In the case of a marine transit insurance Contract, the terms of the sales contract are what will affect who will get compensated. The main parties to a sales contract are a seller and a buyer. Others associated with the sales contract are bankers, carriers and clearing agents among others.
If a sales contract is made between two parties on a FOB (Free on Board) basis by the seller, this means that the buyer is the one responsible for arranging insurance for the goods. Upon loss or damage to the goods while in transit, the buyer is the one who will be entitled to compensation from the insurance company.
Read More: What is Marine Insurance?
On the other hand, if a sales contract is made on CIF basis (Cost, Insurance, and Freight), then the seller will be the one arranging the insurance for the goods. And if any loss or damage to the goods occurs, then it is the seller who will be entitled to compensation by the insurance company.
There are many terms on a Sales Contract which indicate who will be responsible for the insurance.
Here is a list of the main ones:
- Free on Board (F.O.B) – The Seller’s responsibility for safeguarding the goods ends when the goods are loaded on the vessel. The buyer takes over once on board and can get the goods insured wherever he wants.
- Free on Rail (F.O.R Contract) – Same terms as above but this is used for internal purpose.
- Cost and Freight (C & F) – Again the buyer’s responsibility starts once the goods ore on the vessel and he can get insurance for the goods whenever he wants.
- Cost, Insurance, and freight (C.I.F) – In this case, it is the seller who is responsible for the insurance of the goods. He then transfers the premium cost of the insurance to the buyer through the invoice.
M.S Engineering is a leading name in the engineering industry. The company exports engineering items worth millions of dollars every year via sea route to its buyers situated in the Middle East. In most of the cases, the sales contract is made on the basis of the FOB (Free on Board), where the buyer is responsible for paying the insurance expenses.
Last month, when the company exported its engineering goods to a buyer situated in the Middle East, the sales contract was again made on FOB basis. As a result, the insurance expenses were borne by the buyer who after reviewing and comparing bought the marine transit insurance policy from the insurer A.
Unfortunately, when the consignment was still under transit, it was caught in heavy rainfall and thunder which not only damaged the consignment but also delayed it.
When the consignment reached the Middle East after a two-day delay than the scheduled date, a major portion of the boxes was damaged due to water. In this case, as the buyer had a marine transit insurance policy, he immediately informed his marine insurance company who appointed a surveyor to inspect the cause and extent of the loss.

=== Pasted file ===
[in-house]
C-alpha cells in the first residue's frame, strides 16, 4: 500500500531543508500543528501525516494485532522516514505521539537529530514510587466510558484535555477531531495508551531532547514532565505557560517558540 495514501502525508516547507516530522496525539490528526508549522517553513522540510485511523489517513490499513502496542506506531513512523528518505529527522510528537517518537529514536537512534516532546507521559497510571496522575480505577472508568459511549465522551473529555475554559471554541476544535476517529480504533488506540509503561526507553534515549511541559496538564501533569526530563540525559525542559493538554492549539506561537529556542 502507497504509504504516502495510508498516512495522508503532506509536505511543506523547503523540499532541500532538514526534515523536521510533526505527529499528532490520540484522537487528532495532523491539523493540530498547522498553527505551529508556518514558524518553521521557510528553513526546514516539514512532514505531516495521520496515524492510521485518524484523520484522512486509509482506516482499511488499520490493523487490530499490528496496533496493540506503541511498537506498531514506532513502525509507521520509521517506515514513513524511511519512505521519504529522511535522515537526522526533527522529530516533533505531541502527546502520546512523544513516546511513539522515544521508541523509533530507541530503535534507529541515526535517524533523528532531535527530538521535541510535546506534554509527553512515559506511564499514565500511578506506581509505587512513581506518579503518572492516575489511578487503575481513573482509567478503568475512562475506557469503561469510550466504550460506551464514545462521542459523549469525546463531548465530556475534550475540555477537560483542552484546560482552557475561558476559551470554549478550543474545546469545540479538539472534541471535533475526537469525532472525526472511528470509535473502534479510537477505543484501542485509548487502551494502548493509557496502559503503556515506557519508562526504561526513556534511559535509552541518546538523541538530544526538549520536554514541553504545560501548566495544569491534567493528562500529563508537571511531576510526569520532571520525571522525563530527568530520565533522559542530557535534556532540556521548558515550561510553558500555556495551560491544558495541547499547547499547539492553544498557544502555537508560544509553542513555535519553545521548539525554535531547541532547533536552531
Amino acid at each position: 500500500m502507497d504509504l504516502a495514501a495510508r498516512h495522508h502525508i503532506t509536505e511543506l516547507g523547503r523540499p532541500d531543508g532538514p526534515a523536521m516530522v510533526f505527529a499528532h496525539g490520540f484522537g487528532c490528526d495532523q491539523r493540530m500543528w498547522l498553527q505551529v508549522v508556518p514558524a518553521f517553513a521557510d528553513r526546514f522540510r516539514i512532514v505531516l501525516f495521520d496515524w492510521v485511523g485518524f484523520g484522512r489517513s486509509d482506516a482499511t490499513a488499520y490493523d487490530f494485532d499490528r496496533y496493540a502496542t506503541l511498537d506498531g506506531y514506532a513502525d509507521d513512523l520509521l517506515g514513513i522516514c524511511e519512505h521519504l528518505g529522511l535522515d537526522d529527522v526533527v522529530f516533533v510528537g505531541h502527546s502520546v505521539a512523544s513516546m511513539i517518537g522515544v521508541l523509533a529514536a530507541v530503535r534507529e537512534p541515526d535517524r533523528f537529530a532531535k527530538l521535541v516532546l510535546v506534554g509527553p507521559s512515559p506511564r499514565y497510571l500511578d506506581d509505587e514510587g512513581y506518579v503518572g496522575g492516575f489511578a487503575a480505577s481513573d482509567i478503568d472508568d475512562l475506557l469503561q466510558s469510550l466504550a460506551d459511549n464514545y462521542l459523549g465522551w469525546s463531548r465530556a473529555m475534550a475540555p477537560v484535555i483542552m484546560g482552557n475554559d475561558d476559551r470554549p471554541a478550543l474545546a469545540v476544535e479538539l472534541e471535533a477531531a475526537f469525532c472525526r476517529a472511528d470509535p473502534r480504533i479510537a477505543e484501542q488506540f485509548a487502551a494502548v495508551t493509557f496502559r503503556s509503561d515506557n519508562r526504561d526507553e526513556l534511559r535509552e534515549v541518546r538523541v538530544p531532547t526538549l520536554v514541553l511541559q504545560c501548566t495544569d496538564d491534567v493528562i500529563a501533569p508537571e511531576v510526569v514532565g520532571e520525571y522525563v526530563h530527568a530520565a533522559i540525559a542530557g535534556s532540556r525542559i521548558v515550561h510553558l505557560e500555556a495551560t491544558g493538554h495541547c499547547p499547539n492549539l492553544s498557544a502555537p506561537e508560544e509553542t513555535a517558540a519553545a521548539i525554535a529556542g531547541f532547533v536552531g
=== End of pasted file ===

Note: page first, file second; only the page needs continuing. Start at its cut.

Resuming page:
Read More: Why do You Need Marine Insurance?
After a thorough inspection, the surveyror found that though the goods were packed in an optimal condition, the heavy rainfall damaged major portion of the consignment. The surveyor found the claim genuine and submitted a detailed report to the insurance company who settled the claim on the basis of it.
It was a huge order of Rs 1 crore which M.S Fashion Hub was ready to export to its buyers situated in Maldives. Considering the amount of the order, the company did not want to take any risk and therefore, made a special team of 5 people who were the sole in-charge of the order.
The company also purchased a marine transit insurance policy to get coverage in case of any loss or damage. Before buying the insurance, M.S Fashion Hub consulted with its buyer who advised the company to insure the goods on the basis of Cost, Insurance, and freight (CIF) and added the premium cost in the sales contract.
Read More: What Is Subrogation in Marine Insurance?
M.S Fashion Hub finalised the marine transit insurance policy on the basis of CIF and paid all the insurance premiums, However; the company added the premium cost to the total cost of the consignment order, which was Rs 1 crore.
Though the consignment safely reached Maldives, at the time of unloading of goods, some containers got damaged when the worker who was carrying them fell and injured his leg. The buyer informed M.S Fashion Hub and returned the damaged containers.
M.S Fashion Hub informed the insurer who appointed a surveyor to inspect the loss and settled the claim on the basis of its report.
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